Six Senators Need to be Lobbied Heavily on ‘Don’t Ask, Don’t Tell’

Much of the talk at Michelangelo Signorile's LGBT Leadership Town Hall this afternoon focused around getting six senators to move for repeal this year on "Don't Ask, Don't Tell", and support the addition of the repeal to the Department of Defense Authorization bill that is coming up at the beginning of May.

Dadt Those senators are:

Sen. Evan Bayh (D-IN) (202) 224-5623
Sen. Scott Brown (R-MA) (202) 224-4543
Sen. Robert Byrd (D-WV) (202) 224-3954
Sen. Ben Nelson (D-NE) (202) 224-6551
Sen. Bill Nelson (D-FL) (202) 224-5274
Sen. Jim Webb (D-VA) (202) 224-4024

DC Agenda's Chris Johnson just posted an enlightening article on where those senators stand, and the DADT situation overall. Here's a bit of it:

Many are saying they want to hear the results of the Pentagon study on “Don’t Ask, Don’t Tell,” which is due Dec. 1, before taking action. The mandate of the study, as established by Defense Secretary Robert Gates and Chairman of the Joint Chiefs of Staff Adm. Mike Mullen, is to examine how the U.S. armed services would implement open service should Congress repeal the ban.

One such senator waiting for the study results is Jim Webb (D-Va.). Asked by DC Agenda on Tuesday whether he favors repeal, Webb emphasized his support for the review currently underway. “I think what Secretary Gates and Adm. Mullen proposed in terms of the study is very important,” Webb said. “We need to understand that. I support the approach that they’re taking. It’s responsible.” Pressed on how he would vote on an amendment during the defense authorization markup, Webb reiterated his support for the working group and replied, “I think we need to honor the process that Secretary Gates and Adm. Mullen have put in motion.”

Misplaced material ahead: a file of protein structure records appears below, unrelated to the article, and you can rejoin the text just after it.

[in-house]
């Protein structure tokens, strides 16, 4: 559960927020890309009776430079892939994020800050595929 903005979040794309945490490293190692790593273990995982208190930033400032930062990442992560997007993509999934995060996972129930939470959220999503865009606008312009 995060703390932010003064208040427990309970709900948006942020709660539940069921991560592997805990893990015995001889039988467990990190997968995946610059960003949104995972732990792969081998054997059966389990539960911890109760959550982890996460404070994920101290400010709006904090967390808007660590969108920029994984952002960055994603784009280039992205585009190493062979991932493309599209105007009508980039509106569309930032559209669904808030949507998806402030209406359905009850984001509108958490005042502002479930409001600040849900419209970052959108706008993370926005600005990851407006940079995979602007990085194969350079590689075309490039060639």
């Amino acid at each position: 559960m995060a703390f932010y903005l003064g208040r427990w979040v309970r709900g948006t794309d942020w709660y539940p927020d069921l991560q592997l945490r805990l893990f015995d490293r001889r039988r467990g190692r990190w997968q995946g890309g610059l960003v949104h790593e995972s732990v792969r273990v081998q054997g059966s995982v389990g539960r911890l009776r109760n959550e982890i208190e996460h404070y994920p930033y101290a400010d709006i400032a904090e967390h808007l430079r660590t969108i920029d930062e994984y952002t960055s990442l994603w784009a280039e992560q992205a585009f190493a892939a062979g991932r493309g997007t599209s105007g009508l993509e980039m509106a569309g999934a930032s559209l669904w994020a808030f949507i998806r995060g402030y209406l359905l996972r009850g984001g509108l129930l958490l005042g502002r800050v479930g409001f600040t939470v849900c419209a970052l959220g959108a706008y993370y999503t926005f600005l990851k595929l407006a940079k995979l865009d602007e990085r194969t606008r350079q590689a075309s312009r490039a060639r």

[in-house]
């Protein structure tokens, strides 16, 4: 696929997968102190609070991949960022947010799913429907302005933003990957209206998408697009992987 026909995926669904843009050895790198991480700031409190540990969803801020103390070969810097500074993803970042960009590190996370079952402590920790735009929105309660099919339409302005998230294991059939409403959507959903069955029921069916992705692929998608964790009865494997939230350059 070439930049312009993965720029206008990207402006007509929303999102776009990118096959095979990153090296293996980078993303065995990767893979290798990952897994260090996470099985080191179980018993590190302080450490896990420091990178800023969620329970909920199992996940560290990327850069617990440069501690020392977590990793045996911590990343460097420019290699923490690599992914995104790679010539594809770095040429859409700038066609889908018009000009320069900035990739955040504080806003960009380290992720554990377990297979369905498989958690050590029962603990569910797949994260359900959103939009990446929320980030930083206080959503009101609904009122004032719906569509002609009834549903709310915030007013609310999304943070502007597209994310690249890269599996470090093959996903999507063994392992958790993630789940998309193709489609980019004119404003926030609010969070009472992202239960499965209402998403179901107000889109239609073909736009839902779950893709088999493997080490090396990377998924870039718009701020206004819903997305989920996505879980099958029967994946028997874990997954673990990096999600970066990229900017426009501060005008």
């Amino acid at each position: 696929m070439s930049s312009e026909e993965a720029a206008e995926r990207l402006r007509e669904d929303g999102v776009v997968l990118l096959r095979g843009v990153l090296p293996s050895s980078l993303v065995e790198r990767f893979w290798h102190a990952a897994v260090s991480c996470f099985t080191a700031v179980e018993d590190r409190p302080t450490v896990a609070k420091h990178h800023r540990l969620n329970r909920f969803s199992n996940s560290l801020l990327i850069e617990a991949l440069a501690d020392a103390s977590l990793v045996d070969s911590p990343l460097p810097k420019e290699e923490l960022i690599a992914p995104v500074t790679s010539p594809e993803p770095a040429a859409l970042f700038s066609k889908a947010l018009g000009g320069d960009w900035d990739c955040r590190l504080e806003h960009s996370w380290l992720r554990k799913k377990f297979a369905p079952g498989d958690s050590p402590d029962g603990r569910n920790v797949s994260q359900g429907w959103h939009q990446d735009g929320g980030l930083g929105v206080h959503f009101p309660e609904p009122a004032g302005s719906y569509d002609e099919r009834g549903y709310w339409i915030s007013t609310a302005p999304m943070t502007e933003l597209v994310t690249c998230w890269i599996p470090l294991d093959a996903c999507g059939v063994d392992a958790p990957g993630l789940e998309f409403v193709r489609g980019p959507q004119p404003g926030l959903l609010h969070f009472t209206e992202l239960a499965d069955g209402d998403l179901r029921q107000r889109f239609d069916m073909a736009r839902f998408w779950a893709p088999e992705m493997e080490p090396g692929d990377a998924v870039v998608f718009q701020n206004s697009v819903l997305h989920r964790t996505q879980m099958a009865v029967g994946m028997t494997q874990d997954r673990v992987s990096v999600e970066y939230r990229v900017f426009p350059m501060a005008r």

Holding a similar position is Sen. Bill Nelson (D-Fla.). In a statement, Nelson spokesperson Grant Schnell said the senator is interested in the results of the study. “Sen. Nelson’s inclined to support repeal of the “Don’t Ask, Don’t Tell” policy, but wants to see the study Secretary Gates announced of how this would impact the military,” Schnell said.

Also refraining from endorsing repeal was Sen. Evan Bayh (D-Ind.). In a statement, Bayh said he’s “committed to ensuring that our troops are treated with the respect they have earned through their selfless service” and that his personal belief is “those who are willing to take a bullet for their country ought to be able to serve it openly.” “However, President Obama is absolutely right to solicit the input and support of his top military commanders about the effects of repealing the ‘Don’t Ask, Don’t Tell’ policy,” Bayh said. “I will make a final decision after receiving the input of our top commanders.”

The offices of Sens. Robert Byrd (D-W.V.), Scott Brown (R-Mass.) and Ben Nelson (D-Neb.) didn’t respond to DC Agenda’s request for comment.

More troubling is a willingness from Senator Carl Levin to toe the White house line: "Among those noticing a lack of support from the Obama administration to repeal 'Don’t Ask, Don’t Tell' at this time is Senate Armed Services Committee Chairman Carl Levin (D-Mich.). Asked by DC Agenda on Tuesday what the White House and the Pentagon are saying they want from lawmakers on 'Don’t Ask, Don’t Tell,' Levin replied, 'Let them complete the analysis.'"

This afternoon, at the Town Hall, Solmonese said he stood firm in his belief that DADT would be repealed this year, despite accusations from members of the panel and audience that he sold a bill of goods to the LGBT community when he knew the White House had no plans on delivering it.

Insisted Solmonese: "I still believe we're going to repeal DADT this year."

Aubrey Sarvis, executive director of the Servicemembers Legal Defense Network (SLDN), who was revealed to have been left out of high level meetings on DADT with the White House in which HRC was included, said he was committed to finding a way to get the repeal done while at the same time allowing the Pentagon to complete its study..

Said Sarvis: "I pledge to work with HRC to round up those six senators. It's unlikely that we will get a majority of those senators without the President speaking up. Let's find the path that brings the President to the table with the Pentagon."